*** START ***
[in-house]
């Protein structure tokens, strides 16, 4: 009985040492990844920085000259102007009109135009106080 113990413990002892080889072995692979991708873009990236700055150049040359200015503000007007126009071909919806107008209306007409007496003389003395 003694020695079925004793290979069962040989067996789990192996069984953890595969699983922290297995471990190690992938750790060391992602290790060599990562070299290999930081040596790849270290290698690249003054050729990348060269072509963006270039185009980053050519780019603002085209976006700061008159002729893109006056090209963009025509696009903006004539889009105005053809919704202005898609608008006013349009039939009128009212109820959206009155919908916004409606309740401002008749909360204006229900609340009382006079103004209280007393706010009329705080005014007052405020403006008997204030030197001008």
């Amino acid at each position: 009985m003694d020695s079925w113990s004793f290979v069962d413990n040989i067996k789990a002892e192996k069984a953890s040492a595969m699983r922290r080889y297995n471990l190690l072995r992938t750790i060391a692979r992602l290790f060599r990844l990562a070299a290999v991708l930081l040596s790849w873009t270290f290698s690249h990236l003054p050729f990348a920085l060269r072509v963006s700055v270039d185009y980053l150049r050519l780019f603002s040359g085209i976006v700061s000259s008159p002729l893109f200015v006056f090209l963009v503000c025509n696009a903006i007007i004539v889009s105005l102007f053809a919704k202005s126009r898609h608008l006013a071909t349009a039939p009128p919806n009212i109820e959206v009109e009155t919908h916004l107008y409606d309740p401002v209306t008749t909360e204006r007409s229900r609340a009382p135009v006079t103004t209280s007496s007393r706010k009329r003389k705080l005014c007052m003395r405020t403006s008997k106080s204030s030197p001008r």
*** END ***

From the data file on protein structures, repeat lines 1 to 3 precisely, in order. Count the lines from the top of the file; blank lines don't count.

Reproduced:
[in-house]
């Protein structure tokens, strides 16, 4: 009985040492990844920085000259102007009109135009106080 113990413990002892080889072995692979991708873009990236700055150049040359200015503000007007126009071909919806107008209306007409007496003389003395 003694020695079925004793290979069962040989067996789990192996069984953890595969699983922290297995471990190690992938750790060391992602290790060599990562070299290999930081040596790849270290290698690249003054050729990348060269072509963006270039185009980053050519780019603002085209976006700061008159002729893109006056090209963009025509696009903006004539889009105005053809919704202005898609608008006013349009039939009128009212109820959206009155919908916004409606309740401002008749909360204006229900609340009382006079103004209280007393706010009329705080005014007052405020403006008997204030030197001008």
């Amino acid at each position: 009985m003694d020695s079925w113990s004793f290979v069962d413990n040989i067996k789990a002892e192996k069984a953890s040492a595969m699983r922290r080889y297995n471990l190690l072995r992938t750790i060391a692979r992602l290790f060599r990844l990562a070299a290999v991708l930081l040596s790849w873009t270290f290698s690249h990236l003054p050729f990348a920085l060269r072509v963006s700055v270039d185009y980053l150049r050519l780019f603002s040359g085209i976006v700061s000259s008159p002729l893109f200015v006056f090209l963009v503000c025509n696009a903006i007007i004539v889009s105005l102007f053809a919704k202005s126009r898609h608008l006013a071909t349009a039939p009128p919806n009212i109820e959206v009109e009155t919908h916004l107008y409606d309740p401002v209306t008749t909360e204006r007409s229900r609340a009382p135009v006079t103004t209280s007496s007393r706010k009329r003389k705080l005014c007052m003395r405020t403006s008997k106080s204030s030197p001008r």